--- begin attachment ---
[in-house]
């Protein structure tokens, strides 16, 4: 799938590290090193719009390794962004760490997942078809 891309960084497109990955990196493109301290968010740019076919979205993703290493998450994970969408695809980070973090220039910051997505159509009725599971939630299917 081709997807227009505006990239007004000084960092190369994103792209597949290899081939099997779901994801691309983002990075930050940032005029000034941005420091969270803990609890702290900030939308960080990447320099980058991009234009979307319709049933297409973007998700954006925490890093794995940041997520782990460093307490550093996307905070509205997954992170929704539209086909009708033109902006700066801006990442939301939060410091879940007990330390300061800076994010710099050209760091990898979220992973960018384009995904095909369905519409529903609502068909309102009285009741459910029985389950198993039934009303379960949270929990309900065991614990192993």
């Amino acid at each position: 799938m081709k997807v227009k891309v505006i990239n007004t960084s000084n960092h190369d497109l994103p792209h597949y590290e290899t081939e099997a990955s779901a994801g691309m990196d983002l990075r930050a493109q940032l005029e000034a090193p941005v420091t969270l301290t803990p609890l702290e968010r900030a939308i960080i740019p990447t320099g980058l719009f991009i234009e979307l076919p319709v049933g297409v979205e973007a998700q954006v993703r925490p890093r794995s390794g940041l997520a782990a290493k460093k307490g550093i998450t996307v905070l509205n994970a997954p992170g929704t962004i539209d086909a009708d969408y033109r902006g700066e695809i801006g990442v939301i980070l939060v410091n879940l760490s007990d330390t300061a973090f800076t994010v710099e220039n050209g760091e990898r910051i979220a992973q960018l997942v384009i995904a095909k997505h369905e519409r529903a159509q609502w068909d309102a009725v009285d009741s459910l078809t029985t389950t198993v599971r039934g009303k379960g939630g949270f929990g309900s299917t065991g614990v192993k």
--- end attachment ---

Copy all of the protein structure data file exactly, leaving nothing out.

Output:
[in-house]
């Protein structure tokens, strides 16, 4: 799938590290090193719009390794962004760490997942078809 891309960084497109990955990196493109301290968010740019076919979205993703290493998450994970969408695809980070973090220039910051997505159509009725599971939630299917 081709997807227009505006990239007004000084960092190369994103792209597949290899081939099997779901994801691309983002990075930050940032005029000034941005420091969270803990609890702290900030939308960080990447320099980058991009234009979307319709049933297409973007998700954006925490890093794995940041997520782990460093307490550093996307905070509205997954992170929704539209086909009708033109902006700066801006990442939301939060410091879940007990330390300061800076994010710099050209760091990898979220992973960018384009995904095909369905519409529903609502068909309102009285009741459910029985389950198993039934009303379960949270929990309900065991614990192993």
């Amino acid at each position: 799938m081709k997807v227009k891309v505006i990239n007004t960084s000084n960092h190369d497109l994103p792209h597949y590290e290899t081939e099997a990955s779901a994801g691309m990196d983002l990075r930050a493109q940032l005029e000034a090193p941005v420091t969270l301290t803990p609890l702290e968010r900030a939308i960080i740019p990447t320099g980058l719009f991009i234009e979307l076919p319709v049933g297409v979205e973007a998700q954006v993703r925490p890093r794995s390794g940041l997520a782990a290493k460093k307490g550093i998450t996307v905070l509205n994970a997954p992170g929704t962004i539209d086909a009708d969408y033109r902006g700066e695809i801006g990442v939301i980070l939060v410091n879940l760490s007990d330390t300061a973090f800076t994010v710099e220039n050209g760091e990898r910051i979220a992973q960018l997942v384009i995904a095909k997505h369905e519409r529903a159509q609502w068909d309102a009725v009285d009741s459910l078809t029985t389950t198993v599971r039934g009303k379960g939630g949270f929990g309900s299917t065991g614990v192993k």